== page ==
Online Poker Regulation Key Issue in White House Citizens' Briefing Book
A recent program designed to gather policy proposals from American citizens has named online poker the top technology issue of the day.
The Citizens' Briefing Book (PDF) was created by Obama's transition team to gather policy ideas from any American citizen who cared to contribute. The program was hailed as a breakthrough in democratizing the flow of information to the president. 125,000 users contributed over 44,000 proposals including everything from increasing funding for bullet trains and light rail to establishing more national service corps. Over 1.4 million votes were cast with the top proposals going on to the president for consideration.
In the technology section the top proposal was to boost the US economy by regulating and taxing online poker. It should come as no surprise that the millions of Americans who play poker online should want to see their game granted legal protection. The issue has been gathering support as state budgets face shortfalls and struggle to address the ailing economy. Many experts believe that regulation could generate billions in revenue. The Poker Players Alliance released a statement praising the results and encouraging the President to act to support Barney Frank's (D-MA) efforts to legalize online poker.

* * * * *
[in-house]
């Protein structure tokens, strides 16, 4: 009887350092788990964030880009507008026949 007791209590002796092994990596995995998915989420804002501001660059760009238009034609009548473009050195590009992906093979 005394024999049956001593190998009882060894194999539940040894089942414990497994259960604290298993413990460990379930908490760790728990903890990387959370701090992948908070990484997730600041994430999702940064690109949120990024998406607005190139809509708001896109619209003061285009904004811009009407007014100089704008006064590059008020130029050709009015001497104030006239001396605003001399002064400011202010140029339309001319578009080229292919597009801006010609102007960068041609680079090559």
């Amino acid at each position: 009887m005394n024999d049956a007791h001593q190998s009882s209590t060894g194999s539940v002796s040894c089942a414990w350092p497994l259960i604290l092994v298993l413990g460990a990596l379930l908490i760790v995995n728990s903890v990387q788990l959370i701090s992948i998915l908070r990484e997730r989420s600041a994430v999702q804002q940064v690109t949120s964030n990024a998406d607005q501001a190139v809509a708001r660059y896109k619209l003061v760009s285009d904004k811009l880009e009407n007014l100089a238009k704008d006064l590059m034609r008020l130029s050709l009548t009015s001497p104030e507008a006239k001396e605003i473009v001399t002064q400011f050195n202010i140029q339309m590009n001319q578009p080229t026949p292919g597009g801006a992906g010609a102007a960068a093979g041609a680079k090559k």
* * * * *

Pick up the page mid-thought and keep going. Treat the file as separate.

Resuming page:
Since Frank introduced legislation to regulate and tax online gambling in early May the public has been voicing its support. Several lawmakers who advocate government involvement in personal affairs are still determined to keep the ban in place, however. Senator Jon Kyl (R-AZ) has been an opponent of online gambling for years. Kyl has previously argued against Frank's efforts to exclude online poker from the US gambling prohibition. His argument was that such legislation would impede states' rights to set their own gambling policy. However, the legislation introduced by Frank specifically grants states the right to opt out of any legalized gambling. Kyl also claimed that poker doesn't need an exemption from the UIGEA because if poker players believe it is a game of skill they need merely "prove otherwise to the satisfaction of a court, then they would not be subject to online gambling restrictions."
Remember that, poker players, the next time you try to deposit money into an online poker room and have your credit card declined. All you need to do is file a lawsuit and stage a long, protracted and extremely expensive legal battle which proves mathematically to the satisfaction of a Federal court that poker is a game of skill. Nothin' to it.
Fortunately for poker players, the president was a regular in poker games among Illinois legislators before his move to the Senate. It certainly appears as if the White House is not morally opposed to poker the way previous administrations may have been. With any luck online poker may be soon be dealt a winning hand.